PaperCity Magazine

September 2017 - Houston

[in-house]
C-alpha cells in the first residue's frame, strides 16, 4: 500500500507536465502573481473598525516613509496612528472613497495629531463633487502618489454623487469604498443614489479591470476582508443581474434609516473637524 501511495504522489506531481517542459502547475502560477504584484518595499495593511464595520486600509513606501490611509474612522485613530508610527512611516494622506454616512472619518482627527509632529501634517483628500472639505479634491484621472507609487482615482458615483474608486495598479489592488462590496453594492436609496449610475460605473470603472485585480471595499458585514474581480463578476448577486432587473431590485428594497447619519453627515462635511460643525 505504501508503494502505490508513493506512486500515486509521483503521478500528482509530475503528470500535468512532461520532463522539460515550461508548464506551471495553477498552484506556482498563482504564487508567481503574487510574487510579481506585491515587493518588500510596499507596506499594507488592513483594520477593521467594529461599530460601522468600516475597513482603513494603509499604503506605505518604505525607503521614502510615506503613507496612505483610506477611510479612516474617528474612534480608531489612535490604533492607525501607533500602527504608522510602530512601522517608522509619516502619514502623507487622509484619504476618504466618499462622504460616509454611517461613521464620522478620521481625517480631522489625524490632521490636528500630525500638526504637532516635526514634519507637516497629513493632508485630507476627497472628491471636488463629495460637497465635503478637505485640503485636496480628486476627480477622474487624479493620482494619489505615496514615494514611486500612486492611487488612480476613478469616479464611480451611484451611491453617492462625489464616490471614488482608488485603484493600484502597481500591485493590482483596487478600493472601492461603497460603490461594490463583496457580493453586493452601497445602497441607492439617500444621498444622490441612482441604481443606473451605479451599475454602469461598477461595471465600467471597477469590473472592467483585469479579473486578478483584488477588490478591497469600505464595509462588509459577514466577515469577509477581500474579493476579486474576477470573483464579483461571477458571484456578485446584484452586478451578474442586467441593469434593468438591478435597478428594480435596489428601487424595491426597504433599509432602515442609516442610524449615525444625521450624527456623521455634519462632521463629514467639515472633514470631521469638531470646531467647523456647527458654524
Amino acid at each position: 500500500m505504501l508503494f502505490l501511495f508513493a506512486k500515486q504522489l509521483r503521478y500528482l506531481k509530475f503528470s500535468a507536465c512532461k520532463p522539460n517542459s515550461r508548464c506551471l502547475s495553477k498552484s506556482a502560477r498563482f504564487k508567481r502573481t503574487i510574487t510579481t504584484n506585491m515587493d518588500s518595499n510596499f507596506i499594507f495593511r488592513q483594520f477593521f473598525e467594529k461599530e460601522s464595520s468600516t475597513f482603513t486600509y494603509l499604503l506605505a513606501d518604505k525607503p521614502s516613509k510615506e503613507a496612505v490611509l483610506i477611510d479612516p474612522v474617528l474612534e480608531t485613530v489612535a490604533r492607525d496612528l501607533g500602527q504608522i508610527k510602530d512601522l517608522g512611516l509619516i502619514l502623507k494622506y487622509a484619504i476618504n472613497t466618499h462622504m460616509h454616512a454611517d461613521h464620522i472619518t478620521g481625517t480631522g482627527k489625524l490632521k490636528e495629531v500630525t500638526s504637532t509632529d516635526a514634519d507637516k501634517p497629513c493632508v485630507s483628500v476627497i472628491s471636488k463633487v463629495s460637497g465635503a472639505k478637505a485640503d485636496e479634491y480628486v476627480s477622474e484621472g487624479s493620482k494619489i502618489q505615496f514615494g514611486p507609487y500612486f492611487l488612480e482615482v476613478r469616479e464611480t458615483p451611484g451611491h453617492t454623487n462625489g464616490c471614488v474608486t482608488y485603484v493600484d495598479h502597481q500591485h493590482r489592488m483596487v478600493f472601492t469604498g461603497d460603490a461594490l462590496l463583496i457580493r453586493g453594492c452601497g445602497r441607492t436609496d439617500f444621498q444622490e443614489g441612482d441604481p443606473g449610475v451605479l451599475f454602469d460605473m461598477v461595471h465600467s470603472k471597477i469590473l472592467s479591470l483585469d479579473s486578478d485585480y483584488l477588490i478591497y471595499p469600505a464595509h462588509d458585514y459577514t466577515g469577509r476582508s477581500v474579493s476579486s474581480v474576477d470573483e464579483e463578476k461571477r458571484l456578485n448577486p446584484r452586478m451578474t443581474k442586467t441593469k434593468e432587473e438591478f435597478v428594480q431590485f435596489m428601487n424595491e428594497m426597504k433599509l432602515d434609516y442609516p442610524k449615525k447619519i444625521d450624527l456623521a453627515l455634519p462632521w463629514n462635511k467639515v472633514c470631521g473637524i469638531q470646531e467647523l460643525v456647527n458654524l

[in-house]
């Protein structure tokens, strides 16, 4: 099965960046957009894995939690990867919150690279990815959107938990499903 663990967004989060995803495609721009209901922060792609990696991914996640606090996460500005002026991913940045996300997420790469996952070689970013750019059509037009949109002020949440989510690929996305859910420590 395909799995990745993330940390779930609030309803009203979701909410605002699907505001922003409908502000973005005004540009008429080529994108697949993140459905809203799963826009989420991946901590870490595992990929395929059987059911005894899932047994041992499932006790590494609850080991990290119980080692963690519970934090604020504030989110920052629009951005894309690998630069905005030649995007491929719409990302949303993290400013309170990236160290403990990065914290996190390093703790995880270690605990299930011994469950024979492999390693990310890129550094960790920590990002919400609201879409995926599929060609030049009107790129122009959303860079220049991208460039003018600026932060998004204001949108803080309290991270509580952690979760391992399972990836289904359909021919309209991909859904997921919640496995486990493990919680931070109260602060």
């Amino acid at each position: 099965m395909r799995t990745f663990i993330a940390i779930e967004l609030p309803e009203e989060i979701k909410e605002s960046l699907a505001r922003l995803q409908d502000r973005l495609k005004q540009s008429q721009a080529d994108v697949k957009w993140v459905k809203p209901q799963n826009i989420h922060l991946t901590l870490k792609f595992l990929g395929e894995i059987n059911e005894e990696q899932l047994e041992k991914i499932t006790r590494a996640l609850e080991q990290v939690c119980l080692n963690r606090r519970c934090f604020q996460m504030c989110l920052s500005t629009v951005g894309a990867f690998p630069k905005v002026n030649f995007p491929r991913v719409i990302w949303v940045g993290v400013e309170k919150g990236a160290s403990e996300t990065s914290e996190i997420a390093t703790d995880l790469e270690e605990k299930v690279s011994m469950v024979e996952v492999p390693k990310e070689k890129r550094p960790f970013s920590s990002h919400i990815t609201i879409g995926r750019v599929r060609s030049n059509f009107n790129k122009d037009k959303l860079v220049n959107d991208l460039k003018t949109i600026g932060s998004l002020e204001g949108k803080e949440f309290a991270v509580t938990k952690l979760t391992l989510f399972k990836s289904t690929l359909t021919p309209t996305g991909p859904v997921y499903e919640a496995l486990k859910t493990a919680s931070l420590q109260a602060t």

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129 Imagining beyond the traditional party scene, he and his team introduced dishes that soon became his signature: crab-filled avocados, caviar-filled beggars' purses, bacon- wrapped quail stuffed with jalapeño, and his famous fresh-from-the-fire empanadas with lime and avocado sauce. Who among his early clients can forget the impressive five-foot-tall avocado trees placed on buffet tables at galas? A self-admitted pack rat, Hicks has kept the menu and notes from every event, including the lunches he did for the heads of state attending the G7 Economic Summit in 1990. That would include his legendary mandate that every asparagus spear be measured with a ruler to the exact same length. It's this attention to detail that won Hicks notoriety and a heady list of clients. His notes cover the particulars of thousands of events that he has orchestrated, from dinner for two to dinner for 2,000. Among those notable affairs, he counts the American Express parties for the Winter Olympics in Calgary in 2010; fêtes for visiting Queen Elizabeth, the Queen of Sweden, and the Prince of Wales; and gatherings for the Duchess of York and the Duke and Duchess of Kent. His scrapbook of presidents served includes those of Russia and Italy. Jackson and Company was tapped by Dominique de Menil to organize the 1987 opening of The Menil Collection, which included a gala dinner for 650 and an afternoon reception for 3,000. His team also catered the opening of Wortham Theater Center, the opening of the George Bush Presidential Library and Museum in College Station, and countless weddings, private dinners, and charity balls. In 2012, Jackson and Company, known for its largesse when catering events for nonprofits, garnered Barbara Bush, Jackson Hicks, Milton Townsend,George H.W. Bush, Kennebunkport, Maine, 2009 widespread recognition by the Business Committee for the Arts as one of the nation's 10 Best Companies Supporting the Arts. A host of fashionable Houstonians joined him in New York for the festivities. Hicks was also the first caterer to ensure that his staff greet arriving guests by name. "I would stand at the side of the room wearing a discreet headset and tell waiters who someone was and what they drank, if I knew, and frequently I did, because we had the pleasure of taking care of them for so long," he says. "And it's also a personal touch that you remember those details about the people you serve." For example, when legendary trial lawyer Joe Jamail arrived at an event, he would be greeted by his name and with a tumbler of Glenlivet on the rocks, Hicks recalls. Hicks credits his mother and grandmothers with his culinary skills, and his tenure at Neiman Marcus and Richard's Liquors and Fine Wines with his knowledge of wine. With a degree in social sciences from Baylor University, he initially had no intention of going into the catering business. It was friends swooning over his at-home dinner parties that encouraged him to start his business. "The core values that I started with in the business are still the core values that I have today," he says. "Hot food that's hot. Cold food that's cold. No mystery food. People like a beverage soon after they arrive at an event. There have to be enough valets." With his departure, Hicks is confident that Jackson and Company will continue its position as one of the city's leading catering and event companies. "The team is still in place. Nobody has left and some of the people that are there have been there 25 or 30 years," he says. Prince Philip and the Prince of Parties have both stepped down this year, with Prince Philip attending 22,219 events during his reign and Hicks creating 15,000 events during his. A job well done to both. Jackson entertaining at home, 1981 A photo from Jackson's modeling portfolio, The Galvez Hotel, 1979

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